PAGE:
TIMESTAMP …. WITH [LOCAL] TIME ZONE • TIMESTAMP WITH TIME ZONE stores a time zone value as a displacement from Universal Coordinated Time or UCT (previously known as Greenwich Mean Time or GMT). • For example, a value of ’21-AUG-03 08:00:00 –5:00’ means 8:00 am 5 hours behind UTC. • This is US Eastern Standard Time (EST). • TIMESTAMP WITH LOCAL TIME ZONE is the same, but with one difference: • when this column is SELECTed in a SQL statement, the time is automatically converted to the selecting user’s time zone.
TIMESTAMP …. WITH [LOCAL] TIME ZONE CREATE TABLE time_example (first_column TIMESTAMP WITH TIME ZONE, second_column TIMESTAMP WITH LOCAL TIME ZONE); INSERT INTO time_example (first_column, second_column) VALUES( TO_TIMESTAMP_TZ('15-11-2003 08:00:00 -5:00','DD-MM-YYYY HH24:MI:SS TZH:TZM'), TO_TIMESTAMP_TZ('15-11-2003 08:00:00 -5:00','DD-MM-YYYY HH24:MI:SS TZH:TZM') ); Both values are stored with a time displacement of –5 hours (EST).
TIMESTAMP …. WITH [LOCAL] TIME ZONE • But now we executes: SELECT * FROM time_example; Our time is 5 hours ahead of EST; when it’s 8am in New York City, it’s 1pm here. SELECT first_column-second_column FROM time_example;
INTERVAL DATA TYPES • These store the elapsed time, or interval of time, between two date-time values. • INTERVAL YEAR TO MONTH stores a period of time measured in years and months. • INTERVAL DAY TO SECOND stores a period of time measured in days, hours, minutes and seconds. • The data type syntax is: • INTERVAL YEAR[(year_precision)] TO MONTH • year_precision is the maximum number of digits in the YEAR element. The default value of year_precision is 2. • This example shows an interval of 120 months,
INTERVAL DATA TYPES CREATE TABLE time_example2 (loan_duration INTERVAL YEAR(3) TO MONTH); INSERT INTO time_example2 (loan_duration) VALUES (INTERVAL '120' MONTH(3)); SELECT TO_CHAR (to_date('26-09-2005','DD-MM-YYYY')+loan_duration, 'dd-mon-yyyy') FROM time_example2;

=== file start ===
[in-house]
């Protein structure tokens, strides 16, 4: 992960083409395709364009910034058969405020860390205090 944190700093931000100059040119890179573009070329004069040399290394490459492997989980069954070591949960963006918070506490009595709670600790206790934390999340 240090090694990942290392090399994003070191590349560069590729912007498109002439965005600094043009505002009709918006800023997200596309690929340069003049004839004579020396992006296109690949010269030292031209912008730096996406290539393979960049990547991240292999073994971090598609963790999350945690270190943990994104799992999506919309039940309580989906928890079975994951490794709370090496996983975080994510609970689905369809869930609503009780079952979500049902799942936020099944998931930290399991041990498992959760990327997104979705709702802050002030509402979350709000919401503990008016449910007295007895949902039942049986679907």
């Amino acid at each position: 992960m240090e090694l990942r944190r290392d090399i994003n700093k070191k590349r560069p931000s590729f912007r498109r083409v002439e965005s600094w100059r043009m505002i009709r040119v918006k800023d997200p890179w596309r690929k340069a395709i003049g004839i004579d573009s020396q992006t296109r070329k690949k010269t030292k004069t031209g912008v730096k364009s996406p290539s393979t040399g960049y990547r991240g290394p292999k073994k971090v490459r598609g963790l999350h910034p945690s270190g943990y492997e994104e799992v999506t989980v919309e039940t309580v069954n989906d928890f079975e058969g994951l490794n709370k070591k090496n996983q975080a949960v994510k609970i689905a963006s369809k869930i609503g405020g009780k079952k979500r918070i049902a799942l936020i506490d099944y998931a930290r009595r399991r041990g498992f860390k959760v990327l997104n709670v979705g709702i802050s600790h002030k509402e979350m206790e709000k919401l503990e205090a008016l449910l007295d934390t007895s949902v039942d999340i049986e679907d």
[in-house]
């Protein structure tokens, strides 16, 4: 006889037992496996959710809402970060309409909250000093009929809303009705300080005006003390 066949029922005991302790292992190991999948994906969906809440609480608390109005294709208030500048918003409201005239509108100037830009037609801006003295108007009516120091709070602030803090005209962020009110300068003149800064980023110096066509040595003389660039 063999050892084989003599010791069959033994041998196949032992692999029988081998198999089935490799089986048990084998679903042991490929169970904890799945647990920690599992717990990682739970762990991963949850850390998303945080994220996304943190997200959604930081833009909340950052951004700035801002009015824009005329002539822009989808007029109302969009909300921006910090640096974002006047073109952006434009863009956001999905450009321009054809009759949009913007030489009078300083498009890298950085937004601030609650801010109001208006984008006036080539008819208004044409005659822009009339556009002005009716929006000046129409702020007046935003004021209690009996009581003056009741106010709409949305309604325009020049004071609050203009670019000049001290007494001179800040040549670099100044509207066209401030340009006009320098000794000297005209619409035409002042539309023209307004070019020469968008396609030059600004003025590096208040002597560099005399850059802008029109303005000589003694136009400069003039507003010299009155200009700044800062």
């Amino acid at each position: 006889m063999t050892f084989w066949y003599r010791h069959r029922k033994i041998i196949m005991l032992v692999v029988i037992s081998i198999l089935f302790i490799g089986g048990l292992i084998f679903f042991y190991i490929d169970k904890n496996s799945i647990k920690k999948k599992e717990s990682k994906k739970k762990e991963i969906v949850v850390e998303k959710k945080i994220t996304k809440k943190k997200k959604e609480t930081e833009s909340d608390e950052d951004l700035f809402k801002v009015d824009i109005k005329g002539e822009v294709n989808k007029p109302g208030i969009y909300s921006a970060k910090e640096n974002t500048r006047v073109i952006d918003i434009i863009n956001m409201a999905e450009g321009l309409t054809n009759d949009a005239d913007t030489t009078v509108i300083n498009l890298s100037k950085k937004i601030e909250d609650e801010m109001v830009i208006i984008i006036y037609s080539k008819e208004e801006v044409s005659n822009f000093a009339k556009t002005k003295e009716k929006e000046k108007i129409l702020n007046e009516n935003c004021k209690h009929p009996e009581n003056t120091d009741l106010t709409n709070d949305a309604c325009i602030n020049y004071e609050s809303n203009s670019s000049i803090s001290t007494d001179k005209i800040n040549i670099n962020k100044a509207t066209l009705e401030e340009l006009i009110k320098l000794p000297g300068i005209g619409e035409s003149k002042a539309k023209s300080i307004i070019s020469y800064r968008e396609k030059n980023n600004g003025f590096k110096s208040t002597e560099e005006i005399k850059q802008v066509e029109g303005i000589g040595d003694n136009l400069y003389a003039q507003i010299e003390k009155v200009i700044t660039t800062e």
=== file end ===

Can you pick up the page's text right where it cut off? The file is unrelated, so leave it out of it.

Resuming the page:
INTERVAL DAY … TO SECOND • Use this when you need a more precise difference between two date-time values. • The data type syntax is: • INTERVAL DAY[(day_precision)] TO SECOND [(fractional_seconds_precision)] • day_precision is the maximum number of digits in the DAY datetime field. • The default is 2. • fractional_seconds_precision is the number of digits in the fractional part of the SECOND date-time field. • The default is 6.
INTERVAL DAY … TO SECOND CREATE TABLE time_example3 (day_duration INTERVAL DAY(3) TO SECOND); INSERT INTO time_example3 (day_duration) VALUES (INTERVAL '25' DAY(2)); SELECT to_date('2006-10-06','YYYY-MM-DD')+day_duration "Half Year" FROM time_example3;
Terminology • Key terms used in this lesson include: • CLOB • BLOB • TIMESTAMP • INTERVAL DAY TO SECOND • INTERVAL DAY TO MONTH
Summary • In this lesson you have learned to: • Create a table using TIMESTAMP and TIMESTAMP WITH TIME ZONE column data types • Create a table using INTERVAL YEAR TO MONTH and INTERVAL DAY TO SECOND column data types • Give examples of organizations and personal situations where it is important to know to which time zone a date-time value refers.